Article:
Today we may call it “public policy studies”, “inductive research” or “area studies”, but the fact is that a lot of the economic literature on Japan, both foreign and domestic, was pandering to a well-recognized insecurity. 

Attention was focused on the differences to explain away the achievements, or in the Japanese case, to justify them. What those differences were seemed the subject of untested hypotheses more than any quantifiable, empirical methodology. But few seemed to care. 

Take, for example, one of the most common stereotypes: homogeneity. Much of the comparative business literature was (and is) premised on the false assumption that the Japanese people are a homogeneous ‘race’ and possess a unified culture, language and ethnicity. 

Never mind the scores of non-Japanese Japanese residing in the country (e.g., Ainu, Chinese, Okinawans, Burakumin, children of mixed ancestry, and foreigners) that constitute 4-6 million people out of 125 million population and that are comparable to the representative ratio in the United Kingdom.

The point of the matter is that much of the propaganda commonly trotted out by many Japanese business leaders was taken at face value and repackaged for foreign consumption. 

For example, we were told that Westerners and Japanese value different kinds of social relationships; that both cultures play different language games with different sets of rules; that while Americans may value independence and individuality, Japanese businesses value mutual dependence and interconnectedness. These facets supposedly explained, in part, not only why Toyota built better cars than Ford, but also why Japanese consumers refused to consider buying “American” cars at all. 

What’s interesting about the assumption is that most of the Western business community and their advertisers seemed less concerned about whether or not it were true—and by extension countering it from the bottom-up—than simply lobbying the US Beltway to force changes at the political level from the top-down. 

If homogeneity really were a matter of course, you have to wonder why varying regional differences in the stereotype existed at all. Tokyoites, for example, are supposedly spendthrift: the saying “Edokko wa yoigoshi no kane o motazu” (Tokyoites don’t hold on to money overnight; they spend it on the day they earn it) is often cited as proof positive of the capitol’s uniqueness. 

Conversely, people in Osaka are supposedly obsessed with making money and eating gourmet food, whereas Kyoto people, besides being obsessed with possessing beautiful clothes, are self-designated aristocrats who look down on all other Japanese, especially Tokyoites, as country bumpkins. 

Moreover, each city has its own distinct dialect instantly recognizable to the native Japanese ear. None of this sounds particularly ‘homogenous’ and has served some Japanese companies well. When Kirin Beer, for example, launched its Kirin Lager Classic in 2000, the company made the astute business decision to target southern Japan first, exploiting national consumer patterns for their own benefit. The tactic worked well.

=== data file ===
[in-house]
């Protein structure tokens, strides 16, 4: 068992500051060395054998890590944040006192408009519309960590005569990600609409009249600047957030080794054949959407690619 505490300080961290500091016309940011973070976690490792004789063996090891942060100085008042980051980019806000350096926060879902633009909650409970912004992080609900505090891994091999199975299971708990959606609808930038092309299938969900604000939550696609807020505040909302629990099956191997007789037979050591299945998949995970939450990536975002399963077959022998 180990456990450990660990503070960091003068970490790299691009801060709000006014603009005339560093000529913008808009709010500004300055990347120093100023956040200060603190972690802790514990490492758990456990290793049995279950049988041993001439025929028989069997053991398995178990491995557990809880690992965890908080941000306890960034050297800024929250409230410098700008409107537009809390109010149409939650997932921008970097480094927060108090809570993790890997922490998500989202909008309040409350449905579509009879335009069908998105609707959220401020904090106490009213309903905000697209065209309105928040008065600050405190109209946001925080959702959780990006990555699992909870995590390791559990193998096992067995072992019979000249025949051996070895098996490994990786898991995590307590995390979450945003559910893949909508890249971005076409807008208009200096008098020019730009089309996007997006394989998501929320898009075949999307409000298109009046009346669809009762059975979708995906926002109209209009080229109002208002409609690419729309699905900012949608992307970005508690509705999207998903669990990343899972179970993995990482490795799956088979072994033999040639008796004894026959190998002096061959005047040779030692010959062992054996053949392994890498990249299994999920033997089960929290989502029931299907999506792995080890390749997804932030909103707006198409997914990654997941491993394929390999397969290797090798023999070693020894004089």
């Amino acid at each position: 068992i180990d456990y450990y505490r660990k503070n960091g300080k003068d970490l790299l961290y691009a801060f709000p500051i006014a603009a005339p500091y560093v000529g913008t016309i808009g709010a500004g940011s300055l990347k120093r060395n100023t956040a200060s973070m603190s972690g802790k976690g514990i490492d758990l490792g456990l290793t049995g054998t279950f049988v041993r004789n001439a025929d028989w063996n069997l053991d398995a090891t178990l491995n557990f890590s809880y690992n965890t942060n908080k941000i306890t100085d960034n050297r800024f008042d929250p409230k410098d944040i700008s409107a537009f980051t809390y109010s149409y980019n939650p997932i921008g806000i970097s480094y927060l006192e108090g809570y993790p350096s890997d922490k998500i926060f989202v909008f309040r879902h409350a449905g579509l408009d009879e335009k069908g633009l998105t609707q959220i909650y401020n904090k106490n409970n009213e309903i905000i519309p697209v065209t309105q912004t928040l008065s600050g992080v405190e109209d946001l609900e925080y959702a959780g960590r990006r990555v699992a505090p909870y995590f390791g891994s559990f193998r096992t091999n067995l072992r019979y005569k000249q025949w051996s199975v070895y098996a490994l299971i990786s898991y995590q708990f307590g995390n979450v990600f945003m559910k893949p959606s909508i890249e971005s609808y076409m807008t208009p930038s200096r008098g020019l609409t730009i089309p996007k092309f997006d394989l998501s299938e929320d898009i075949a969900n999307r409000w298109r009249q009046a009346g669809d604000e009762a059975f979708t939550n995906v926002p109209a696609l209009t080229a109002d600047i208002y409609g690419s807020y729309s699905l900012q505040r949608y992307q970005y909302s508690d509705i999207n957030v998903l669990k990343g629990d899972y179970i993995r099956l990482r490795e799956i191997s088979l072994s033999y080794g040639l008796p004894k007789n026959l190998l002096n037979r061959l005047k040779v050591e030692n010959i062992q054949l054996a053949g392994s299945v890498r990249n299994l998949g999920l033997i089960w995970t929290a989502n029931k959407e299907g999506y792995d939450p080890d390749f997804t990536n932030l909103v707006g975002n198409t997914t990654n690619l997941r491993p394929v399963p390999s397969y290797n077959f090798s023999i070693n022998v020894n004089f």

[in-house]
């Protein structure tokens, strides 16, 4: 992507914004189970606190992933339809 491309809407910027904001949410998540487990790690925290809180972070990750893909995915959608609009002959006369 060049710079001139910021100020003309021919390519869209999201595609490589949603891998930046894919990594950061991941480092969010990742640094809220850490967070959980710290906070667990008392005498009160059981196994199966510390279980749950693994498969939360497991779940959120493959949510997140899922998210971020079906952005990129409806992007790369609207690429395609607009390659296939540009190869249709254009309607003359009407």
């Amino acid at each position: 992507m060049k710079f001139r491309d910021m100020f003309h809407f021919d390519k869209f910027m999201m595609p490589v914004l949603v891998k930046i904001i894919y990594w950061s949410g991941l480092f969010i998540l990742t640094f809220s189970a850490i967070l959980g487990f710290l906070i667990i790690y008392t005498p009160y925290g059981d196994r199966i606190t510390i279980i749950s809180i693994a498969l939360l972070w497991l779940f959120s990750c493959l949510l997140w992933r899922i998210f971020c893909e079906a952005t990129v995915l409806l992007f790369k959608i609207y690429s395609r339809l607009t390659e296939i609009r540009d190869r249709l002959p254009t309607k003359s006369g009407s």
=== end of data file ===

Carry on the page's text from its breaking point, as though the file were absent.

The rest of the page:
Yet, under the tutelage of some of the business gurus of the West, the world has come to accept Japanese homogeneity and still thinks in terms of “us” versus “them.” 

This is not to suggest that all business literature on Japan is necessarily wrong. There are helpful observations. Take simple business etiquette, for example. Going to Japan without a meishi, or business card, is comparable to attending the Austrian Ball buck naked. In Japan, meishi are to be studied in earnest; the names of one’s business counterparts to be studied in earnest; the names of one’s business counterparts to be memorized and their cards prominently placed on the table for further reference. 

Indeed, there is the oft-repeated parable of a Westerner losing an important deal because he was picking his teeth with his Japanese counterpart’s meishi. 

Make no mistake: business cards are extremely important in Japan. But picking your teeth during a business meeting does not exactly engender the kind of trust and professionalism one would expect in any situation. Learning the preliminary facts and customs behind any potential client, business partner or would-be subsidiary is simply good practice, not the “silver bullet” to clinching the deal. 

Another piece of common-sense advice prevails here: communications do play a crucial role in any business decision. 

If it isn’t abundantly clear to recent visitors, Japan is no Sweden in terms of foreign language skills. While major documents have an English translation, the devil usually lies in the Japanese details. Not being able to read them or even being aware of their existence leaves the foreign businessman vulnerable. 

Post-Bubble Japan: Navigating Though Rougher Waters

To be sure, investing in Japan has sometimes been compared to water flowing uphill: so many forces act to prevent the flow that strong incentives are needed to overcome them. Still, it’s not impossible. 

Just examine the list of foreign companies and brands that succeeded: Starbucks, Coca Cola, Haagen-Dazs, the Gap, Microsoft, Disneyland, McDonald’s, and yes, the doyenne of American housekeeping, Martha Stewart. 

If that list isn’t encouraging enough, consider all the ubiquitous foreign luxury goods: Rolex, Coach, Prada, Chanel, and Louis Vuitton, with the latter company demonstrating the power of branding. When the company’s new Ometesando (Tokyo) flag-ship store opened that first day, 1,400 eager Japanese customers were already lined up for hours on end. The strength of the Louis Vuitton brand name was reflected in that day’s 125 million yen (US$1m) of sales at the new store alone.